According to the present invention, a local signal alternately causing a first sweep frequency fosc1 which has no frequency shift and a second sweep frequency fosc2 which is provided with the frequency shift is provided to the mixer to frequency mix with the input signal. The mixer produces the intermediate frequency signal fif2 which will be detected and displayed as a frequency spectrum. The second sweep frequency has a frequency shift of (fif2 ×2/N) where N is a harmonic number of the first local signal. In this arrangement, since output of the mixer is frequency shifted by two times of the intermediate frequency, the displayed spectrums in the first and second sweeps are unchanged for the true input spectrum while the image spectrums will change between the first and second sweeps. Thus, the image removal processor determines that the unchanged spectrum is a true input spectrum and eliminate the image spectrums so that only the true spectrum will be displayed on the display.

Therefore, the frequency spectrum analyzer of the present invention realizes accurate analysis of high frequency spectrums without being affected by image spectrums. Since the frequency spectrum analyzer can effectively eliminate the image spectrums when using a frequency mixer, it becomes easy and reliable to measure frequency spectrums of the input signal.

BRIEF DESCRIPTION OF THE DRAWINGS

FIG. 1 is a block diagram showing a configuration of a first embodiment of a spectrum analyzer according to the present invention which is capable of eliminating image spectrums when using an external mixer.

FIG. 2(a) is an illustration showing a spectrum display before eliminating image spectrums.

FIG. 2(b) is an illustration showing a spectrum display after eliminating image spectrums in accordance with the present invention.

FIG. 3 is a block diagram showing a configuration of a conventional spectrum analyzer when using an external mixer.

FIG. 4 is an illustration showing a spectrum display in the spectrum analyzer of FIG. 3 when using an external mixer.

FIG. 5 is a block diagram showing a configuration of a second embodiment of the present invention which is capable of eliminating image spectrums when using an internal mixer.

DETAILED DESCRIPTION OF THE PREFERRED EMBODIMENT

FIG. 1 shows a first embodiment of the present invention. The present invention used in the embodiment is to display a true frequency spectrum by identifying a frequency spectrum of an input signal and image spectrums caused within the spectrum analyzer and eliminating the image spectrums when measuring a frequency spectrum of a high frequency input signal fhi by using an external mixer which mixes the input signal fhi and local signal frequencies which are multiples of a first local signal fosc to produce an intermediate frequency signal fif2.

A structure of a frequency spectrum analyzer 110 shown in FIG. 1 is added with a sweep offset control 13 and an image removal processor 12 to the conventional spectrum analyzer of FIG. 3. Namely, a spectrum analyzer 110 has a frequency converter 50, a second intermediate frequency filter 66, a switch 74, a detector 68, an AD convertor 82, an AD buffer memory 84, display processor 86 and a display 88. As shown in FIG. 3, the image removal processor 12 is provided between the AD buffer memory 84 and the display control 86. The frequency converter 50 includes an attenuator 42, an YIG tuned filter (YTF) 52, a first mixer 54, a first local oscillator 56 which is a sweep oscillator, a first intermediate frequency filter 58, a second mixer 62 and a second local oscillator 64. An output of the sweep offset control 13 is connected to the first local oscillator 56 to alternately shift its frequency when using an external mixer 72. As in the example of FIG. 3, the local oscillator 56 and the YTF 52 are preferably YIG (yttrium-iron-garnet) tuned devices.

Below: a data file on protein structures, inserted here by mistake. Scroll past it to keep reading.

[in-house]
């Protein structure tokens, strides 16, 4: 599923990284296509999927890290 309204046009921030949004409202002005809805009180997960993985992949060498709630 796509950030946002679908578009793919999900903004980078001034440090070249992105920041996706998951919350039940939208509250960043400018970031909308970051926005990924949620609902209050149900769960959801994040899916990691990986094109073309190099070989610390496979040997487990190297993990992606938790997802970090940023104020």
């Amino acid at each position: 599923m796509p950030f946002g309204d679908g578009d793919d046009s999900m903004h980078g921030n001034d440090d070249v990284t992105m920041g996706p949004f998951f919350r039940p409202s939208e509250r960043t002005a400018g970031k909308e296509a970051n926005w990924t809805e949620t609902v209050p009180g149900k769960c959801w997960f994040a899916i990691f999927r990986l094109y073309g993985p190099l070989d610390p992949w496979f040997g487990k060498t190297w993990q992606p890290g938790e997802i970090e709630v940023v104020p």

In operation, as a first step, image spectrums other than one of the spectrums produced by mixing the N-th harmonics of the first local frequency and the input signal are identified. Then, the process follows for eliminating the image spectrums identified in the first step. Here, as in the conventional example as noted above, it is assumed that the second intermediate frequency fif2 is 421 MHz, the input signal frequency fhi has a single spectrum of 30 GHz, and the first local oscillator 56 sweeps from 4 GHz to 8 GHz based on a sweep signal such as a saw tooth signal, wherein the harmonics number N=5 of the first local frequency is intended to be used. The sweep signal is supplied, for example, from the display processor 86 which also controls the display 88 in synchronism with the first local oscillator 56. The harmonic frequencies of the first local signal from the oscillator 56 are mixed with the input signal at the external mixer 72.